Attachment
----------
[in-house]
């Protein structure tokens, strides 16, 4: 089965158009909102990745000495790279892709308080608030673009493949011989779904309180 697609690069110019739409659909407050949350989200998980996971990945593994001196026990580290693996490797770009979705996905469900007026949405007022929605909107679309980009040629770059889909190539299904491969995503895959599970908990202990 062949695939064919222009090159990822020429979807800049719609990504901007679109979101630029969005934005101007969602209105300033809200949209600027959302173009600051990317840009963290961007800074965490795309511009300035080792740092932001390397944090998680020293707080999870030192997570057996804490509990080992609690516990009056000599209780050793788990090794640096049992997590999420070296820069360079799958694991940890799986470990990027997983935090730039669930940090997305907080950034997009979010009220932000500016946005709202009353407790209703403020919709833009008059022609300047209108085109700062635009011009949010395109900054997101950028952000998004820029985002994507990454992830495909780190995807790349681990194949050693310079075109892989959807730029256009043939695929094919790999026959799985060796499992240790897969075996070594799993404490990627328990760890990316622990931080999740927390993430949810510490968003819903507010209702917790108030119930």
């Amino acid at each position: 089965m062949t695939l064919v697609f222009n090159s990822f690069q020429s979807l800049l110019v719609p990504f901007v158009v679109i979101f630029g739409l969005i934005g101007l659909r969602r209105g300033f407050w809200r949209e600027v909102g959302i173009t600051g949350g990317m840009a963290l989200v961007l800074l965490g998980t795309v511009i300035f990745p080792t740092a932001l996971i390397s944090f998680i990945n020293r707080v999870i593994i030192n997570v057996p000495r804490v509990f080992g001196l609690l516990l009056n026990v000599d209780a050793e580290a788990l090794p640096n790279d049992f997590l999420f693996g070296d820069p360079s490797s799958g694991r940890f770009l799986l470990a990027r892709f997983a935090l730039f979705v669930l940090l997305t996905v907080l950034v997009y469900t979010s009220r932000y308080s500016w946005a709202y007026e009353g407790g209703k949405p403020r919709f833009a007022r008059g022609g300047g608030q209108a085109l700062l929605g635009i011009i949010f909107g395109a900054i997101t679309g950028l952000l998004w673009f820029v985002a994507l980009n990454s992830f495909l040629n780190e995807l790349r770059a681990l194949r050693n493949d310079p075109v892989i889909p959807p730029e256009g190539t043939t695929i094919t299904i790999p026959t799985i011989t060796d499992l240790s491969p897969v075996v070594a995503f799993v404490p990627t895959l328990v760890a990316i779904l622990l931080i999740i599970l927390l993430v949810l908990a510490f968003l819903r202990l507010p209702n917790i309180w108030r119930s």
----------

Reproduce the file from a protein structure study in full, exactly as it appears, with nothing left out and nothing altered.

[in-house]
């Protein structure tokens, strides 16, 4: 089965158009909102990745000495790279892709308080608030673009493949011989779904309180 697609690069110019739409659909407050949350989200998980996971990945593994001196026990580290693996490797770009979705996905469900007026949405007022929605909107679309980009040629770059889909190539299904491969995503895959599970908990202990 062949695939064919222009090159990822020429979807800049719609990504901007679109979101630029969005934005101007969602209105300033809200949209600027959302173009600051990317840009963290961007800074965490795309511009300035080792740092932001390397944090998680020293707080999870030192997570057996804490509990080992609690516990009056000599209780050793788990090794640096049992997590999420070296820069360079799958694991940890799986470990990027997983935090730039669930940090997305907080950034997009979010009220932000500016946005709202009353407790209703403020919709833009008059022609300047209108085109700062635009011009949010395109900054997101950028952000998004820029985002994507990454992830495909780190995807790349681990194949050693310079075109892989959807730029256009043939695929094919790999026959799985060796499992240790897969075996070594799993404490990627328990760890990316622990931080999740927390993430949810510490968003819903507010209702917790108030119930």
């Amino acid at each position: 089965m062949t695939l064919v697609f222009n090159s990822f690069q020429s979807l800049l110019v719609p990504f901007v158009v679109i979101f630029g739409l969005i934005g101007l659909r969602r209105g300033f407050w809200r949209e600027v909102g959302i173009t600051g949350g990317m840009a963290l989200v961007l800074l965490g998980t795309v511009i300035f990745p080792t740092a932001l996971i390397s944090f998680i990945n020293r707080v999870i593994i030192n997570v057996p000495r804490v509990f080992g001196l609690l516990l009056n026990v000599d209780a050793e580290a788990l090794p640096n790279d049992f997590l999420f693996g070296d820069p360079s490797s799958g694991r940890f770009l799986l470990a990027r892709f997983a935090l730039f979705v669930l940090l997305t996905v907080l950034v997009y469900t979010s009220r932000y308080s500016w946005a709202y007026e009353g407790g209703k949405p403020r919709f833009a007022r008059g022609g300047g608030q209108a085109l700062l929605g635009i011009i949010f909107g395109a900054i997101t679309g950028l952000l998004w673009f820029v985002a994507l980009n990454s992830f495909l040629n780190e995807l790349r770059a681990l194949r050693n493949d310079p075109v892989i889909p959807p730029e256009g190539t043939t695929i094919t299904i790999p026959t799985i011989t060796d499992l240790s491969p897969v075996v070594a995503f799993v404490p990627t895959l328990v760890a990316i779904l622990l931080i999740i599970l927390l993430v949810l908990a510490f968003l819903r202990l507010p209702n917790i309180w108030r119930s």